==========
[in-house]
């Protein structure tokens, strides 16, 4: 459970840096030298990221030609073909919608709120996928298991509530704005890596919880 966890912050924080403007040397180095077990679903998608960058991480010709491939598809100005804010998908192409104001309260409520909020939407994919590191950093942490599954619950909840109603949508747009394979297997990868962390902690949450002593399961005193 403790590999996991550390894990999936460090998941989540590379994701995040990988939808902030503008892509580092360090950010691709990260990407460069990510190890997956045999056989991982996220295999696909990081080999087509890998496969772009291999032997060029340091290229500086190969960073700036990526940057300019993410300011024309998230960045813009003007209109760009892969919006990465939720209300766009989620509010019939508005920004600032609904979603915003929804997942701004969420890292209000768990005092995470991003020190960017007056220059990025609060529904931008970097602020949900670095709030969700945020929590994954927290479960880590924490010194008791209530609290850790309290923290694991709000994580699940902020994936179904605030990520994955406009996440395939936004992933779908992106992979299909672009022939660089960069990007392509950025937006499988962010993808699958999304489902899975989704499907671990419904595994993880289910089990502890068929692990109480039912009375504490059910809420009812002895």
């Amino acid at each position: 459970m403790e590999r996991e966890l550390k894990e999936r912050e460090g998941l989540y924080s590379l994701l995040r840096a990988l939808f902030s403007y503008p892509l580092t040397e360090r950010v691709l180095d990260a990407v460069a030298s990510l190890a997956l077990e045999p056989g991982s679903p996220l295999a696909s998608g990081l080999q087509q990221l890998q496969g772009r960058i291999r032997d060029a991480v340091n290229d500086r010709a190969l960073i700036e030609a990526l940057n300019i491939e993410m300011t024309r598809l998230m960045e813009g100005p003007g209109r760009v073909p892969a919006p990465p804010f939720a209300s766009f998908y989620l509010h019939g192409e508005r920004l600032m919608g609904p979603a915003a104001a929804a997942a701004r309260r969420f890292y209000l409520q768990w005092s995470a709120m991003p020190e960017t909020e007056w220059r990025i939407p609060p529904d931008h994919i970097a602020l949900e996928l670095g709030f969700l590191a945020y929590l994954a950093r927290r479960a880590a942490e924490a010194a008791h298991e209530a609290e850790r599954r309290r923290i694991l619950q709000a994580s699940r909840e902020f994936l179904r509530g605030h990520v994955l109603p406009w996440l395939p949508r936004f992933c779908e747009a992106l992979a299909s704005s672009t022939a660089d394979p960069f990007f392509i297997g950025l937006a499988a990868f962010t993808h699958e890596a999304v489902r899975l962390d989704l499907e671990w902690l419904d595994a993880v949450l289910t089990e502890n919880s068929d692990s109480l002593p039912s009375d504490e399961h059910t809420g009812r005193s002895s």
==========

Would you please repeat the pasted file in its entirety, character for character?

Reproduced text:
[in-house]
């Protein structure tokens, strides 16, 4: 459970840096030298990221030609073909919608709120996928298991509530704005890596919880 966890912050924080403007040397180095077990679903998608960058991480010709491939598809100005804010998908192409104001309260409520909020939407994919590191950093942490599954619950909840109603949508747009394979297997990868962390902690949450002593399961005193 403790590999996991550390894990999936460090998941989540590379994701995040990988939808902030503008892509580092360090950010691709990260990407460069990510190890997956045999056989991982996220295999696909990081080999087509890998496969772009291999032997060029340091290229500086190969960073700036990526940057300019993410300011024309998230960045813009003007209109760009892969919006990465939720209300766009989620509010019939508005920004600032609904979603915003929804997942701004969420890292209000768990005092995470991003020190960017007056220059990025609060529904931008970097602020949900670095709030969700945020929590994954927290479960880590924490010194008791209530609290850790309290923290694991709000994580699940902020994936179904605030990520994955406009996440395939936004992933779908992106992979299909672009022939660089960069990007392509950025937006499988962010993808699958999304489902899975989704499907671990419904595994993880289910089990502890068929692990109480039912009375504490059910809420009812002895």
């Amino acid at each position: 459970m403790e590999r996991e966890l550390k894990e999936r912050e460090g998941l989540y924080s590379l994701l995040r840096a990988l939808f902030s403007y503008p892509l580092t040397e360090r950010v691709l180095d990260a990407v460069a030298s990510l190890a997956l077990e045999p056989g991982s679903p996220l295999a696909s998608g990081l080999q087509q990221l890998q496969g772009r960058i291999r032997d060029a991480v340091n290229d500086r010709a190969l960073i700036e030609a990526l940057n300019i491939e993410m300011t024309r598809l998230m960045e813009g100005p003007g209109r760009v073909p892969a919006p990465p804010f939720a209300s766009f998908y989620l509010h019939g192409e508005r920004l600032m919608g609904p979603a915003a104001a929804a997942a701004r309260r969420f890292y209000l409520q768990w005092s995470a709120m991003p020190e960017t909020e007056w220059r990025i939407p609060p529904d931008h994919i970097a602020l949900e996928l670095g709030f969700l590191a945020y929590l994954a950093r927290r479960a880590a942490e924490a010194a008791h298991e209530a609290e850790r599954r309290r923290i694991l619950q709000a994580s699940r909840e902020f994936l179904r509530g605030h990520v994955l109603p406009w996440l395939p949508r936004f992933c779908e747009a992106l992979a299909s704005s672009t022939a660089d394979p960069f990007f392509i297997g950025l937006a499988a990868f962010t993808h699958e890596a999304v489902r899975l962390d989704l499907e671990w902690l419904d595994a993880v949450l289910t089990e502890n919880s068929d692990s109480l002593p039912s009375d504490e399961h059910t809420g009812r005193s002895s």